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Barks was born in the countryside near Stoke-on-Trent and came from a working class background. His experiences in World War I left him with pacifist beliefs. He was a member of the Labour Party, the dominant party in Stoke-on-Trent during the twentieth century.
Barks' cultural interests included Esperanto and the writer Arnold Bennett. Barks and his son Guy were active in the Arnold Bennett Society, which is based in Stoke-on-Trent. The reference library in the city is named after Barks.
Through Barks' influence his local pub in Smallthorne, Stoke-on-Trent, acquired the name "The Green Star" (an Esperanto symbol) and a sign in Esperanto "La Verda Stelo". It is mentioned in a poem by Raymond Schwartz. Smallthorne also has a street named after Zamenhof.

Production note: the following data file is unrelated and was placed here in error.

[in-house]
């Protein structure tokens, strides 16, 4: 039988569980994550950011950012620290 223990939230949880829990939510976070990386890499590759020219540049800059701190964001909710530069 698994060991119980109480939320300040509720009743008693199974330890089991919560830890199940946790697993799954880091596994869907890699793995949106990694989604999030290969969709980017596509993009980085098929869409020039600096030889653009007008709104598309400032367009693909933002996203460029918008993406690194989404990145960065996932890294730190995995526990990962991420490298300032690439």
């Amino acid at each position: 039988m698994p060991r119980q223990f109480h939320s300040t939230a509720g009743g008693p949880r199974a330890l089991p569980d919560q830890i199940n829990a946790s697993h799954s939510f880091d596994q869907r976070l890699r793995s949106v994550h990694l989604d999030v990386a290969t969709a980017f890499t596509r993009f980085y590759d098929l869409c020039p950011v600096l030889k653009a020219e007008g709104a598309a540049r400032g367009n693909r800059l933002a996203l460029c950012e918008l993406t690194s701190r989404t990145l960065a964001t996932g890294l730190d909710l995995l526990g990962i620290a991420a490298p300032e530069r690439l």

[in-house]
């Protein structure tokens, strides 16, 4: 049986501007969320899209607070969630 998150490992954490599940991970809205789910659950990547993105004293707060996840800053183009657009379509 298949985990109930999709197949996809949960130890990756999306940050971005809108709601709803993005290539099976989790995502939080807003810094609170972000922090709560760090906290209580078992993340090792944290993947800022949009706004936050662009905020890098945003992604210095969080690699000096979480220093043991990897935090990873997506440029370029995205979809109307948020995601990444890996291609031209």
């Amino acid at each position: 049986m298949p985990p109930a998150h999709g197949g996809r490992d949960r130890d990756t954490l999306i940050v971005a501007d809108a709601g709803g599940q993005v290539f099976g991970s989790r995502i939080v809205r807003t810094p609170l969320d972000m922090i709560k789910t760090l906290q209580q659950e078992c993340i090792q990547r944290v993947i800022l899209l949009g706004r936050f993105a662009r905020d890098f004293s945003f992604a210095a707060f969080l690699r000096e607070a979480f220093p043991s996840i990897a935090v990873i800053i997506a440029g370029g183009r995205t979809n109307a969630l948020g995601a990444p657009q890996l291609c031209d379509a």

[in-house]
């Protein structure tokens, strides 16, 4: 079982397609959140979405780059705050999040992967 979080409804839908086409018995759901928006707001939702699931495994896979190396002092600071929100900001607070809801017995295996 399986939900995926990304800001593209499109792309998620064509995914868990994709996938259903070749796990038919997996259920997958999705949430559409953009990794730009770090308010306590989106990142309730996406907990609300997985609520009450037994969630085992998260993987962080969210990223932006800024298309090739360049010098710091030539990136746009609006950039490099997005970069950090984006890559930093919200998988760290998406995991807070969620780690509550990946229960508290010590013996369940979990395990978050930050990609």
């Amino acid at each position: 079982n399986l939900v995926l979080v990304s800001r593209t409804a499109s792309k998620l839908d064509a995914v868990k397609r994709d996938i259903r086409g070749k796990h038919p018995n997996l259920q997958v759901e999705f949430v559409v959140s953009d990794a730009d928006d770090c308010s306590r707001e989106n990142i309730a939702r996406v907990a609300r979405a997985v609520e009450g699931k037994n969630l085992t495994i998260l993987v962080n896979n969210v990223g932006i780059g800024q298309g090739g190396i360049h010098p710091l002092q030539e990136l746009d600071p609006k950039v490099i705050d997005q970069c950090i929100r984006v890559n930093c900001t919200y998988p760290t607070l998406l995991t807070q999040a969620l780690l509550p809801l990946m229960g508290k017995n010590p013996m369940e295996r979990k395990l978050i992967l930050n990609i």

- People of Stoke-on-Trent
- "A Tribute to a Noble Worker for Esperanto: Horace Barks", was included in (Esperanto) Rubenaj Refrenoj (Ruby Refrains), Gubbins, Paul (ed.), Berkeley: Bero Publishers, 2001
- ::Cxe l’ Verda Stel’ en Stoke-on-Trent ::-se cxio sekvos sian fluon- ::la filoj de potfara gent’ ::el potoj cxerpos novan gxuon
- Green Star Public House, Esperanto Way, Smallthorne, Stoke-on-Trent
There are two posthumous autobiographical publications by Barks, both based on taped reminiscences.
- Fragments of Autobiography, 1986
- North Staffordshire regiments in the First World War: Part 1: The Military Experience of Horace Barks, 1914-1918 - Michael Occleshaw, Staffordshire Studies, Keele 1988.